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A panel of lung injury biomarkers enhances the definition of primary graft dysfunction (PGD) after lung transplantation

The Journal of Heart and Lung Transplantation
DOI: 10.1016/j.healun.2012.05.001
  • Biology
  • Medicine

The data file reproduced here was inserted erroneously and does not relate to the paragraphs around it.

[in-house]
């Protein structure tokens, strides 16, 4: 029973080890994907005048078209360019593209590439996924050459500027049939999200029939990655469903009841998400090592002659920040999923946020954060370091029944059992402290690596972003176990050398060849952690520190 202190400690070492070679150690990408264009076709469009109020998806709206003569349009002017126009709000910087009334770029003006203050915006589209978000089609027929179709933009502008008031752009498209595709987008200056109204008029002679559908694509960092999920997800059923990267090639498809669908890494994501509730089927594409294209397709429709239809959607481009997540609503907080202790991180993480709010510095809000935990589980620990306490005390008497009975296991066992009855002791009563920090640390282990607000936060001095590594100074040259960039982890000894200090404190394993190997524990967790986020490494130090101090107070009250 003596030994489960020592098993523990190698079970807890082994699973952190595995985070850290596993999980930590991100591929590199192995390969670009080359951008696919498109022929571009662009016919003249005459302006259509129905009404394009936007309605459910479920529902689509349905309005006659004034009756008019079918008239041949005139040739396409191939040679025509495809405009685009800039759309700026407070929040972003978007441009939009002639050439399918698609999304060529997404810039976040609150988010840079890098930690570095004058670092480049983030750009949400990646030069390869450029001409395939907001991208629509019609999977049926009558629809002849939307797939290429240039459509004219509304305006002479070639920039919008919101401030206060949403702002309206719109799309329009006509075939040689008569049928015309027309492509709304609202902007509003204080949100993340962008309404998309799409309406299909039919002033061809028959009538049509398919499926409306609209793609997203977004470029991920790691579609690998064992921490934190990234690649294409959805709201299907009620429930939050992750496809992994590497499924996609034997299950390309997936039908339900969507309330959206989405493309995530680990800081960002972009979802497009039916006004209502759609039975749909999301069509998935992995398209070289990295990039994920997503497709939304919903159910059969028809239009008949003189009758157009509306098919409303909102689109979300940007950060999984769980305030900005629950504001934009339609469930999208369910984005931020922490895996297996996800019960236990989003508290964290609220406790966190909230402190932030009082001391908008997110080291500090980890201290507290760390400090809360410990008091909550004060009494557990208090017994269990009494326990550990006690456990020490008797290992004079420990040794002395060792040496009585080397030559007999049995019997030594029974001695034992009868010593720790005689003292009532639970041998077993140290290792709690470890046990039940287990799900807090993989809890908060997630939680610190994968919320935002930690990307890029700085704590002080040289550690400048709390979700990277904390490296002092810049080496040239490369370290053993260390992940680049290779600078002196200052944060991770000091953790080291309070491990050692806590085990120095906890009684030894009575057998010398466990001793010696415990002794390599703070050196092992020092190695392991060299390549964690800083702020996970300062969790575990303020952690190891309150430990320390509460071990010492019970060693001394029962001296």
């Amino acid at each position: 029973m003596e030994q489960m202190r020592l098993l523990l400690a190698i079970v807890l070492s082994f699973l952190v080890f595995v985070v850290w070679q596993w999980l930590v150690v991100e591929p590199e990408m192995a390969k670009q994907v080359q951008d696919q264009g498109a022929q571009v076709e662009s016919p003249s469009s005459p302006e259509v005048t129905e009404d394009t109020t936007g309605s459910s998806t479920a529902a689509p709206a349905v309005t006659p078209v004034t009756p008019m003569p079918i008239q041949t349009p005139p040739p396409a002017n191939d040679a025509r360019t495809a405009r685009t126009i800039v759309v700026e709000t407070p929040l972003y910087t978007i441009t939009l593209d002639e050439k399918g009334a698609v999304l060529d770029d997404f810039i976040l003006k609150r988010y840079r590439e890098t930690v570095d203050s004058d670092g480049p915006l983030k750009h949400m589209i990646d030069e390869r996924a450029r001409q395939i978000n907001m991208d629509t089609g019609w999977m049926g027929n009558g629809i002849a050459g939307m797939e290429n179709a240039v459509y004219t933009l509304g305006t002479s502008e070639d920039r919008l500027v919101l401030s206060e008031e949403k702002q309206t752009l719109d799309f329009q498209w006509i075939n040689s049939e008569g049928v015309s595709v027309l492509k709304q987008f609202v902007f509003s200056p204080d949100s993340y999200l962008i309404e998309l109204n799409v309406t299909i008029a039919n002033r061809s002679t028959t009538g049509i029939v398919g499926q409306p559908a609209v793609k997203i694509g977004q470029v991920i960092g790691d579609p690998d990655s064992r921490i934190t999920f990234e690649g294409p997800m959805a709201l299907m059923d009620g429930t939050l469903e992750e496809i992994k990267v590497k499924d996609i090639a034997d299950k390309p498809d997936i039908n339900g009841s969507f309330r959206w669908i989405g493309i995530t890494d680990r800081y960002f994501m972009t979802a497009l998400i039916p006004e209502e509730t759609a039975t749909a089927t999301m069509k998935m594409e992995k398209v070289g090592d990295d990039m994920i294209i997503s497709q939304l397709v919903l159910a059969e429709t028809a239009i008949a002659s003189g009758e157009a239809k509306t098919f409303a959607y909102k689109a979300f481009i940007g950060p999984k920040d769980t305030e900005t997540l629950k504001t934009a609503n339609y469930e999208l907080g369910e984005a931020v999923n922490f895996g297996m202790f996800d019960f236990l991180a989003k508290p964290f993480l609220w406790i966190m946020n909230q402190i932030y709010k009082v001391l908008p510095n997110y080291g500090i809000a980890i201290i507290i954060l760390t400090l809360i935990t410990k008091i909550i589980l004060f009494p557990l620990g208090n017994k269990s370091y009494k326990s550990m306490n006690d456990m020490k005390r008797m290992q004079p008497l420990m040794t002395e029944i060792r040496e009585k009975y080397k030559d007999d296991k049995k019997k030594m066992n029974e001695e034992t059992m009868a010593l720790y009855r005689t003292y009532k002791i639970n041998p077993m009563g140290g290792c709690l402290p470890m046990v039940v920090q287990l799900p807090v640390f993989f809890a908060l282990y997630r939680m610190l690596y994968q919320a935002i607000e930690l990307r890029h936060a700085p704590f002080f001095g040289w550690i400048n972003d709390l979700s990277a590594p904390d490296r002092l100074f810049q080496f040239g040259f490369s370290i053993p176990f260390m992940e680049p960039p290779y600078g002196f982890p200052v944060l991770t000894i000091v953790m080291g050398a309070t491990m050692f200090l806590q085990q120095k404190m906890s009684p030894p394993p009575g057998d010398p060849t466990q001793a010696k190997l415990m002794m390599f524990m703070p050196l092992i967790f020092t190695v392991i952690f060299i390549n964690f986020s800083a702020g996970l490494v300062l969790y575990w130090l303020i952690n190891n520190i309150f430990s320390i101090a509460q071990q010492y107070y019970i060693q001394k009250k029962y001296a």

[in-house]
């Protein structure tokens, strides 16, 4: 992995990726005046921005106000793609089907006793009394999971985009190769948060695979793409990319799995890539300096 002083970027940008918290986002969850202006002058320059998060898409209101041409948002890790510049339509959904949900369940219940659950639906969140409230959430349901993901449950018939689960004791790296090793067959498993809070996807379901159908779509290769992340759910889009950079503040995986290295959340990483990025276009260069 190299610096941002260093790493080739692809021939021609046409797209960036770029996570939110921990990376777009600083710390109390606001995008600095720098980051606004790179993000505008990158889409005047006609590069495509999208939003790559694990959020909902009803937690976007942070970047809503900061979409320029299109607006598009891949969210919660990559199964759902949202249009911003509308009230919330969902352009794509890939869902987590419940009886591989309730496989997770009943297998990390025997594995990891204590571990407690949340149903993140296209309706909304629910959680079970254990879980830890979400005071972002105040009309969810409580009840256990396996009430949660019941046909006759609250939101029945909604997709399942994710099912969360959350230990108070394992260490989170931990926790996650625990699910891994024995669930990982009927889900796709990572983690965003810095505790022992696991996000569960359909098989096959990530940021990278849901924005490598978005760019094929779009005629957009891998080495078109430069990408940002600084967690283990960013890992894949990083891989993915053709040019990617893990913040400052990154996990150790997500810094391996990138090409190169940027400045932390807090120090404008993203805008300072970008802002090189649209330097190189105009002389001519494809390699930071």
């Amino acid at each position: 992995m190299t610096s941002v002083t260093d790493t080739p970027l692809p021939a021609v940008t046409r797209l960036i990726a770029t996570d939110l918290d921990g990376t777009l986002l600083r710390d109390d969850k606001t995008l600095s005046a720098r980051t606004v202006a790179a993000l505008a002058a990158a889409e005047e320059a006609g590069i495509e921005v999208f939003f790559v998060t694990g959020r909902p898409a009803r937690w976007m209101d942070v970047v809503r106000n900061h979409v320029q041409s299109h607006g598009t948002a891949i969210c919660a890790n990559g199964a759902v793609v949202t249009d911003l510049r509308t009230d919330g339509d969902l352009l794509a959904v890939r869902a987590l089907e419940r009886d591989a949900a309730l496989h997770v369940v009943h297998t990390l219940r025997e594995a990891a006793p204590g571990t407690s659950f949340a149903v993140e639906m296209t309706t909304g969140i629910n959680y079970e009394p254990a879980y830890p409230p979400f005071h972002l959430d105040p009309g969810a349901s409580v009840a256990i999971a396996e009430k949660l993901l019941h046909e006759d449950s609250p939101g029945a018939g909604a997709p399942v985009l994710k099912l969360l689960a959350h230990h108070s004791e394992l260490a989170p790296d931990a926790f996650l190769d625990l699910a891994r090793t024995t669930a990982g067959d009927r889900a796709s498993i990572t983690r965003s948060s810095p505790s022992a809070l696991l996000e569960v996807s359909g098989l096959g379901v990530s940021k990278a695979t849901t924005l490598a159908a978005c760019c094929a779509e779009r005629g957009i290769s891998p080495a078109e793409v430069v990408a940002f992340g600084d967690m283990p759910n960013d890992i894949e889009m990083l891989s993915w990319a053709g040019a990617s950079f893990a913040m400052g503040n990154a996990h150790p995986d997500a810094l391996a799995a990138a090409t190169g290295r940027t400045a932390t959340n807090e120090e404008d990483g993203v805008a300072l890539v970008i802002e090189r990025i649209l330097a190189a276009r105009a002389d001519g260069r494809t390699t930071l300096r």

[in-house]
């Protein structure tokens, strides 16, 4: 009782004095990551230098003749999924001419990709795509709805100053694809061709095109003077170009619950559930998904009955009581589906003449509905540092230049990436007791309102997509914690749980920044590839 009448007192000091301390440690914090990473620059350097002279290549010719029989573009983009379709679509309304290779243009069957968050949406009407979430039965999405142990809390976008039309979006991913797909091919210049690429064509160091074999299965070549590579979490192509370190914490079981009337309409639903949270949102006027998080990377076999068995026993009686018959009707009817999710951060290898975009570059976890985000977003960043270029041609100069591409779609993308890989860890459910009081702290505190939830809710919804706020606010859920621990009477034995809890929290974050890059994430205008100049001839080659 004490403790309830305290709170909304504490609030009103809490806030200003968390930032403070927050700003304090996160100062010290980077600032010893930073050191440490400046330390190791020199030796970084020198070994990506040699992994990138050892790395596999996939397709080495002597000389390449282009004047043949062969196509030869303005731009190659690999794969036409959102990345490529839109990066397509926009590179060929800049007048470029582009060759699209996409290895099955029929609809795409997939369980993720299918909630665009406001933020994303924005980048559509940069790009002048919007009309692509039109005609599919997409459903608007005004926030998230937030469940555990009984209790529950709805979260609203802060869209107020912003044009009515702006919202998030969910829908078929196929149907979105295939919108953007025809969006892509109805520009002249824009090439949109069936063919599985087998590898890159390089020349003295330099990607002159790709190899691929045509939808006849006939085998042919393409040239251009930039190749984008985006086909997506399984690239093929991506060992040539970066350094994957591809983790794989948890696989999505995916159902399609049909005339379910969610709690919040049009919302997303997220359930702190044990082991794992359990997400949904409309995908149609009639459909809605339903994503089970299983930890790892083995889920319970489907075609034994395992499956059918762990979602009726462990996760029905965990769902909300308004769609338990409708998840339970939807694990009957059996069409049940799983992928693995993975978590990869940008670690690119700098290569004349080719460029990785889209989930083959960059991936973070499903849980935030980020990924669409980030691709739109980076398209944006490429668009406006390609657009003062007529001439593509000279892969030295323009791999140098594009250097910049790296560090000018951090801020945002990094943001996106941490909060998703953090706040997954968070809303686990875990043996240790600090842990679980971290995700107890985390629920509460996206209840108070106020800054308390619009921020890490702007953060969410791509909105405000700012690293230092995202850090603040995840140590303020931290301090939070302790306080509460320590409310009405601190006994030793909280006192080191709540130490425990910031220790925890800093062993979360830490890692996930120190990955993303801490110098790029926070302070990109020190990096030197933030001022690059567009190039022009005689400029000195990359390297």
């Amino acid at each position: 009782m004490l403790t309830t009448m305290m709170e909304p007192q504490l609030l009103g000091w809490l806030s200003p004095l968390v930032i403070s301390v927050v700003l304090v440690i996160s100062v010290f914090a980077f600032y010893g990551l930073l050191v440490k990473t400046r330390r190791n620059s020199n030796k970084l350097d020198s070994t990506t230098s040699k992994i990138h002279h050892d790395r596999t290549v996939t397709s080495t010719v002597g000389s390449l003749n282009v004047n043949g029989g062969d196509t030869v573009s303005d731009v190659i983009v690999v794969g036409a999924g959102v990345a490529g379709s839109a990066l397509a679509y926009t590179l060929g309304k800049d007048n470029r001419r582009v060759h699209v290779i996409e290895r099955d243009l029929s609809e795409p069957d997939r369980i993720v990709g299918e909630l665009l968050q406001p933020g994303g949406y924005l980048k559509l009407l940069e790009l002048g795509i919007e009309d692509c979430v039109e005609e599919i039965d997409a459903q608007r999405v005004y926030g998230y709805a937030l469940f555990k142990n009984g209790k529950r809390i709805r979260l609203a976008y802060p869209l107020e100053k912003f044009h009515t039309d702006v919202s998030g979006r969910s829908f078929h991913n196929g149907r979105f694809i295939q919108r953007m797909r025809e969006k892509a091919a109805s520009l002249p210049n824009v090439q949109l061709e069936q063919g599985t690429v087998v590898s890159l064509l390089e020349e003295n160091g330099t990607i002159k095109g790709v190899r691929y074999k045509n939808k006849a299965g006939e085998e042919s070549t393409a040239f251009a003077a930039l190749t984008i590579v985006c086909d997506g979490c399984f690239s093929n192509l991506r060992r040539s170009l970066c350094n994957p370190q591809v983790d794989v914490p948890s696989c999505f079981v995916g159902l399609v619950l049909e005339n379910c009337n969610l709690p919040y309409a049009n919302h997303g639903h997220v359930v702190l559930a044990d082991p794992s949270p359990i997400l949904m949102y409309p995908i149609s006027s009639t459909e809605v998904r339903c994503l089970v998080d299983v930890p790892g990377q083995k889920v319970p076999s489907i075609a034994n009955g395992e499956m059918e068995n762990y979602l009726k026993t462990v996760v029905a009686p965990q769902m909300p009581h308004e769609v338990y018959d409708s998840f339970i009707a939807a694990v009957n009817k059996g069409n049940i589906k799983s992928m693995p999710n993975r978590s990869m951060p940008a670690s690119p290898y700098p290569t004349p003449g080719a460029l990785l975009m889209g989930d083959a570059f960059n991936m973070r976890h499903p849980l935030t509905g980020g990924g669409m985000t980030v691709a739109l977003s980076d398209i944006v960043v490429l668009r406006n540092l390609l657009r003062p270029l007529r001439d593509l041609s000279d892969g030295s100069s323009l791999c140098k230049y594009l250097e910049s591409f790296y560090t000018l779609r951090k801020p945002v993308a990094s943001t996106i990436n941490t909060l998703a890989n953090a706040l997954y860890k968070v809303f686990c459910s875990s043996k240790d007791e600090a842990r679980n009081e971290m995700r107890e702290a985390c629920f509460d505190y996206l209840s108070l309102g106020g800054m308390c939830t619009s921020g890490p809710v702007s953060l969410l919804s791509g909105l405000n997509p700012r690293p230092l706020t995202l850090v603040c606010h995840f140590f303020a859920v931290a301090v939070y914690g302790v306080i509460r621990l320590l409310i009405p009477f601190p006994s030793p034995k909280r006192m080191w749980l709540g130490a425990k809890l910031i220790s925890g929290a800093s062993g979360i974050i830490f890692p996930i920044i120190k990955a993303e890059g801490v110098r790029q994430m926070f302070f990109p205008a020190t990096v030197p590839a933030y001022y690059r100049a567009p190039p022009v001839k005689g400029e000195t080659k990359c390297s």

Background We aimed to identify combinations of biomarkers to enhance the definition of primary graft dysfunction (PGD) for translational research. Methods Biomarkers reflecting lung epithelial injury (soluble receptor for advance glycation end products [sRAGE] and surfactant protein-D [SP-D]), coagulation cascade (plasminogen activator inhibitor-1 [PAI-1] and protein C), and cell adhesion (intracellular adhesion molecule-1 [ICAM-1]) were measured in the plasma of 315 individuals derived from the Lung Transplant Outcomes Group cohort at 6 and 24 hours after transplantation. We assessed biomarker utility in 2 ways: first, we tested the discrimination of grade 3 PGD within 72 hours; second, we tested the predictive utility of plasma biomarkers for 90-day mortality. Results PGD developed in 86 of 315 individuals (27%). Twenty-patients (8%) died within 90 days of transplantation, of which 16 (70%) had PGD. Biomarkers measured at 24 hours had greater discrimination than at 6 hours. Individually, sRAGE (area under the curve [AUC], 0.71) and PAI-1 (AUC, 0.73) had the best discrimination of PGD. The combinations of sRAGE with PAI-1 (AUC, 0.75), PAI-1 with ICAM-1 (AUC, 0.75), and PAI-1 with SP-D (AUC, 0.76) had the best discrimination. Combinations of greater than 2 biomarkers did not significantly enhance discrimination of PGD. ICAM-1 with PAI-1 (AUC, 0.72) and ICAM-1 with sRAGE (AUC, 0.72) had the best prediction for 90-day mortality. The addition of ICAM-1, PAI-1, or sRAGE to the concurrent clinical PGD grade significantly improved the prediction of 90-day mortality (p < 0.001 each). Conclusions Measurement of the combination of a marker of impaired fibrinolysis with an epithelial injury or cell adhesion marker had the best discrimination for PGD and prediction for early death and may provide an alternative outcome useful in future research.

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